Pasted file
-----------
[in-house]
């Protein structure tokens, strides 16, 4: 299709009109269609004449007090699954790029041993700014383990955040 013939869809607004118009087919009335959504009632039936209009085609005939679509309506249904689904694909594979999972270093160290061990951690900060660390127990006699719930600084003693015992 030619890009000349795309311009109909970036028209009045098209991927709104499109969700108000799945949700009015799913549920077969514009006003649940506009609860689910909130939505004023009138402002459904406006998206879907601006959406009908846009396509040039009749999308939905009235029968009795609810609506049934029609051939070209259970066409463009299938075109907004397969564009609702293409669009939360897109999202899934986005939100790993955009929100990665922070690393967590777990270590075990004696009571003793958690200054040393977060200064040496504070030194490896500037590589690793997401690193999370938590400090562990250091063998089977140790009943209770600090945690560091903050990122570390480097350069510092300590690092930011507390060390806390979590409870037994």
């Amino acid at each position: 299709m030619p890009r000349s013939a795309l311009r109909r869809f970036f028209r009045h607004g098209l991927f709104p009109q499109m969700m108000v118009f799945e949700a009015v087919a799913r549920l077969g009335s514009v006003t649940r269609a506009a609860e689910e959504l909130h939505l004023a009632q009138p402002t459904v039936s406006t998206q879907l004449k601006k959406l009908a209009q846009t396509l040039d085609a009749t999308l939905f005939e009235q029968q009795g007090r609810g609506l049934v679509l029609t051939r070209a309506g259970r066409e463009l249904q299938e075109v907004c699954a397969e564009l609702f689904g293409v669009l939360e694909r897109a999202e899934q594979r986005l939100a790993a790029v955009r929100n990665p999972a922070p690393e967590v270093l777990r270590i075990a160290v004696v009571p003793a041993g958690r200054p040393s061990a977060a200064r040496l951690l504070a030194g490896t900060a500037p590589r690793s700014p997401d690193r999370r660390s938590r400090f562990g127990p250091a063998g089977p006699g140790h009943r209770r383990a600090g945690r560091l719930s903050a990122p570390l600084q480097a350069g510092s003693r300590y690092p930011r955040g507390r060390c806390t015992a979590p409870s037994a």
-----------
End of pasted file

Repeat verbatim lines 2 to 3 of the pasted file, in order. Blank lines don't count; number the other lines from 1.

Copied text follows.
């Protein structure tokens, strides 16, 4: 299709009109269609004449007090699954790029041993700014383990955040 013939869809607004118009087919009335959504009632039936209009085609005939679509309506249904689904694909594979999972270093160290061990951690900060660390127990006699719930600084003693015992 030619890009000349795309311009109909970036028209009045098209991927709104499109969700108000799945949700009015799913549920077969514009006003649940506009609860689910909130939505004023009138402002459904406006998206879907601006959406009908846009396509040039009749999308939905009235029968009795609810609506049934029609051939070209259970066409463009299938075109907004397969564009609702293409669009939360897109999202899934986005939100790993955009929100990665922070690393967590777990270590075990004696009571003793958690200054040393977060200064040496504070030194490896500037590589690793997401690193999370938590400090562990250091063998089977140790009943209770600090945690560091903050990122570390480097350069510092300590690092930011507390060390806390979590409870037994």
């Amino acid at each position: 299709m030619p890009r000349s013939a795309l311009r109909r869809f970036f028209r009045h607004g098209l991927f709104p009109q499109m969700m108000v118009f799945e949700a009015v087919a799913r549920l077969g009335s514009v006003t649940r269609a506009a609860e689910e959504l909130h939505l004023a009632q009138p402002t459904v039936s406006t998206q879907l004449k601006k959406l009908a209009q846009t396509l040039d085609a009749t999308l939905f005939e009235q029968q009795g007090r609810g609506l049934v679509l029609t051939r070209a309506g259970r066409e463009l249904q299938e075109v907004c699954a397969e564009l609702f689904g293409v669009l939360e694909r897109a999202e899934q594979r986005l939100a790993a790029v955009r929100n990665p999972a922070p690393e967590v270093l777990r270590i075990a160290v004696v009571p003793a041993g958690r200054p040393s061990a977060a200064r040496l951690l504070a030194g490896t900060a500037p590589r690793s700014p997401d690193r999370r660390s938590r400090f562990g127990p250091a063998g089977p006699g140790h009943r209770r383990a600090g945690r560091l719930s903050a990122p570390l600084q480097a350069g510092s003693r300590y690092p930011r955040g507390r060390c806390t015992a979590p409870s037994a």